The most common psychotherapy is cognitive behaviour therapy (CBT). It operates on the basis that thoughts, feelings, physical feelings and actions are all interconnected and that negative thoughts can entrap an individual in a negative cycle. CBT compartmentalizes the problems at hand, allowing individuals to target aspects of the problem rather than the whole problem at once. This can allow individuals to change their thought patterns and actions, helping them to better deal with and process the sexual fantasies and desires that may be affecting them. 

Individuals will usually meet with their therapist once a week or once every two weeks. Sessions will range between 6 and 20, with each lasting between 30 and 60 minutes. After developing appropriate methods to deal with the intrusive sexual fantasies or urges, the therapist will then encourage individuals to employ these in everyday life. 

Self-help programs

Many individuals may feel too embarrassed or ashamed of their desire to seek out expert help. These individuals must seek help in whatever way they can if they feel these desires are significantly impacting their lives or if they believe them to be at risk of causing harm. There are numerous resources available online, including the website ‘Stop it Now’ which provides helpful steps on how to process and cope with these urges. 


Paraphilic disorders are defined by intense sexual arousal stemming from objects, situations or actions that may not be typical amongst the general population. With eight disorders defined by the DSM, each is characterized by a fixation of their own. Whilst some of the disorders may be less harmful than others in terms of their impact, it is important that affected individuals seek urgent help if they feel they are at risk of causing harm to themselves or to another person, or if their urges are consuming their everyday life. Without appropriate help and intervention, acting upon these urges can often result in incarceration and punishment, with significant harm often caused to those non-consenting individuals affected. Numerous medical therapies are available for the treatment of paraphilic disorders, with drugs such as antiandrogens showing promise in their ability to curb sexual desires and drive. In treating paraphilia, psychological interventions should also not be discounted, as these are often paramount to sufficiently curbing these urges.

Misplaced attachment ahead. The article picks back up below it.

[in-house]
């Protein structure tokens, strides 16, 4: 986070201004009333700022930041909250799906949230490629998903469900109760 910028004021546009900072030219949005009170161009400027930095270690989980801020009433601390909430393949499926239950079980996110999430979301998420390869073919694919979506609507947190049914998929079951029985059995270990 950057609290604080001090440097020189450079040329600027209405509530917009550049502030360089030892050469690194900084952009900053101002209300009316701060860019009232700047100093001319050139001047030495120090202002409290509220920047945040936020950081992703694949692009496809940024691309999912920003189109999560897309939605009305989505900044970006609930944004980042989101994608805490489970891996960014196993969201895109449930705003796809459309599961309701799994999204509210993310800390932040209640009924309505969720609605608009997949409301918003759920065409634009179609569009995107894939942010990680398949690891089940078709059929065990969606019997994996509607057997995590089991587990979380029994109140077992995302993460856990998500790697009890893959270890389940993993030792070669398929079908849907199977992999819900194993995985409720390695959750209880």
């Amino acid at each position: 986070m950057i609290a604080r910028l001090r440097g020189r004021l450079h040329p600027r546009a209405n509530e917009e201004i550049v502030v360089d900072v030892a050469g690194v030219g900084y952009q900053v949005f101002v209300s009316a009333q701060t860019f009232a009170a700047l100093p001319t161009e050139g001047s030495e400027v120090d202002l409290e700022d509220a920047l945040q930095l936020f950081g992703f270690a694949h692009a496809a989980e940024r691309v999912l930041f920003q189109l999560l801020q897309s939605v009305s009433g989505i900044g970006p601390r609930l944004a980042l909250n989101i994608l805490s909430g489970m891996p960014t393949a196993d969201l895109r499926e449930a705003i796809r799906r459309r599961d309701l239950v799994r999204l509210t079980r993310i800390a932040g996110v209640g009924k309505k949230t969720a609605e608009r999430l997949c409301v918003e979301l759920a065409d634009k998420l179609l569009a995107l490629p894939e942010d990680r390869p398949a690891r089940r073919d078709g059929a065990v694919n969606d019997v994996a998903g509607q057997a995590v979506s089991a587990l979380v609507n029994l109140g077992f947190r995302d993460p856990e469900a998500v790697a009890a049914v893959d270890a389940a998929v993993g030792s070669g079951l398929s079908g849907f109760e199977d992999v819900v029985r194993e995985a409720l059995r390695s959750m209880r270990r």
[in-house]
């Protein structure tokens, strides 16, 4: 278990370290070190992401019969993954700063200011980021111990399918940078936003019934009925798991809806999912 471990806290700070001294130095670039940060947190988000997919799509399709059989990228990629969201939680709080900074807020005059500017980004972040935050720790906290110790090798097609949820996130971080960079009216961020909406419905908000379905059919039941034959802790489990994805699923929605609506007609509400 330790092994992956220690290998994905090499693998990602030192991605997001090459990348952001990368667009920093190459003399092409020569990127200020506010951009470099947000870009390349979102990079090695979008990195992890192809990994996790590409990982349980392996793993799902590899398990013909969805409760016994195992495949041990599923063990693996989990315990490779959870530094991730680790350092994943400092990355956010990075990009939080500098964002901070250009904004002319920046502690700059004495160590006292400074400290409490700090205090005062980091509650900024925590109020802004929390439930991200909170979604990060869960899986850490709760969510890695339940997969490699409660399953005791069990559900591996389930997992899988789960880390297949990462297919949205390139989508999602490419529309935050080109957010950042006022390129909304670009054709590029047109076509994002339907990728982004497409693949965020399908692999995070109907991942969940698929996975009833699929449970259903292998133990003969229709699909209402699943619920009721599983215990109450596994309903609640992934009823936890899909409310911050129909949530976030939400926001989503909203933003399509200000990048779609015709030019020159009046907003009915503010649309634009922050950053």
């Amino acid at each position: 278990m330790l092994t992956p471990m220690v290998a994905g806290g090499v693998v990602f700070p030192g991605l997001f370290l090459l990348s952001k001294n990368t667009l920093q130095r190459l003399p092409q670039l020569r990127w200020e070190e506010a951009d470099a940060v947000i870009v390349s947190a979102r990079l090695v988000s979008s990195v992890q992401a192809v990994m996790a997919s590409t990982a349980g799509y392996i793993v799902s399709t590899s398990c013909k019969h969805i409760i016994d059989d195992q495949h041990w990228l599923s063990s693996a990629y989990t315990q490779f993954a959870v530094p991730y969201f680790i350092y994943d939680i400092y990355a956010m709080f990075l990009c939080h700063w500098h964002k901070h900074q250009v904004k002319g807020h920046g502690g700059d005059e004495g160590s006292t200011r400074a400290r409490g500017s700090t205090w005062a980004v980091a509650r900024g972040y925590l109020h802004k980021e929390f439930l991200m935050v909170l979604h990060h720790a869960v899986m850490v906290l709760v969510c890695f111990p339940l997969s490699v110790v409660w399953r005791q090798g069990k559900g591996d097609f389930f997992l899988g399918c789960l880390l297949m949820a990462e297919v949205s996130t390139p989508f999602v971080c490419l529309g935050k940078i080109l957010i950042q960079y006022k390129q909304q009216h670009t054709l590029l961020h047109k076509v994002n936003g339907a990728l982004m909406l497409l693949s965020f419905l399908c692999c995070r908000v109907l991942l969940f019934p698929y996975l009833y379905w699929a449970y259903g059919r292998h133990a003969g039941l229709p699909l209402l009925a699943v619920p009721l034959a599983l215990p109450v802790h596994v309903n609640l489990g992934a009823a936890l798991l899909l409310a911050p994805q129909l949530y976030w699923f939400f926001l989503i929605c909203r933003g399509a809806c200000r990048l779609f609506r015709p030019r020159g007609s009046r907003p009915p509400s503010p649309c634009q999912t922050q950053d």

1. Fisher KA, Marwaha R. Paraphilia. In: StatPearls [Internet]. Treasure Island (FL): StatPearls Publishing; 2023 [cited 2024 Jan 12]. Available from:
  2. Exhibitionistic Disorder - Mental Health Disorders. MSD Manual Consumer Version [Internet]. [cited 2024 Jan 12]. Available from:
  3. Seeman MV. Portrait of an Exhibitionist. Psychiatr Q. 2020; 91(4):1249–63.
  4. Fetishistic Disorder - Mental Health Disorders. MSD Manual Consumer Version [Internet]. [cited 2024 Jan 12]. Available from:
  5. Kafka MP. The DSM diagnostic criteria for fetishism. Arch Sex Behav. 2010; 39(2):357–62.
  6. Frotteuristic Disorder - Mental Health Disorders. MSD Manual Consumer Version [Internet]. [cited 2024 Jan 12]. Available from:
  7. Bhatia K, Parekh U. Frotteurism. In: StatPearls [Internet]. Treasure Island (FL): StatPearls Publishing; 2023 [cited 2024 Jan 12]. Available from:
  8. Pedophilic Disorder - Mental Health Disorders. MSD Manual Consumer Version [Internet]. [cited 2024 Jan 12]. Available from:
  9. Sexual Masochism Disorder - Mental Health Disorders. MSD Manual Consumer Version [Internet]. [cited 2024 Jan 12]. Available from:
  10. Sexual Sadism Disorder - Mental Health Disorders. MSD Manual Consumer Version [Internet]. [cited 2024 Jan 12]. Available from:
  11. Transvestic Disorder - Mental Health Disorders. MSD Manual Consumer Version [Internet]. [cited 2024 Jan 12]. Available from:
  12. Voyeuristic Disorder - Mental Health Disorders. MSD Manual Consumer Version [Internet]. [cited 2024 Jan 12]. Available from:
  13. Holoyda BJ, Kellaher DC. The Biological Treatment of Paraphilic Disorders: an Updated Review. Curr Psychiatry Rep [Internet]. 2016 [cited 2024 Jan 12]; 18(2):19. Available from:
  14. Understanding psychotherapy and how it works. [Internet]. [cited 2024 Jan 12]. Available from:

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I am a fourth year Medical Student at Kings College London, currently intercalating in a BSc in Cardiovascular Medicine. I have a strong interest in Cardiology, Acute Internal Medicine and Critical Care. I have also undertaken a research project within the field of Cardiology whereby I explored the efficacy of a novel therapeutic test at detecting correlations between established clinical characteristics and salt-sensitive hypertension. I have broad experience with both the clinical and theoretical aspects of medicine, having engaged with a wide array of medical specialities throughout my training. I am currently acting as a radiology representative within the Breast Medicine Society and have experience with tutoring at both GCSE and A-level. I am also working closely alongside medical education platforms to ensure the delivery of content applicable to the learning of future doctors. presents all health information in line with our terms and conditions. It is essential to understand that the medical information available on our platform is not intended to substitute the relationship between a patient and their physician or doctor, as well as any medical guidance they offer. Always consult with a healthcare professional before making any decisions based on the information found on our website.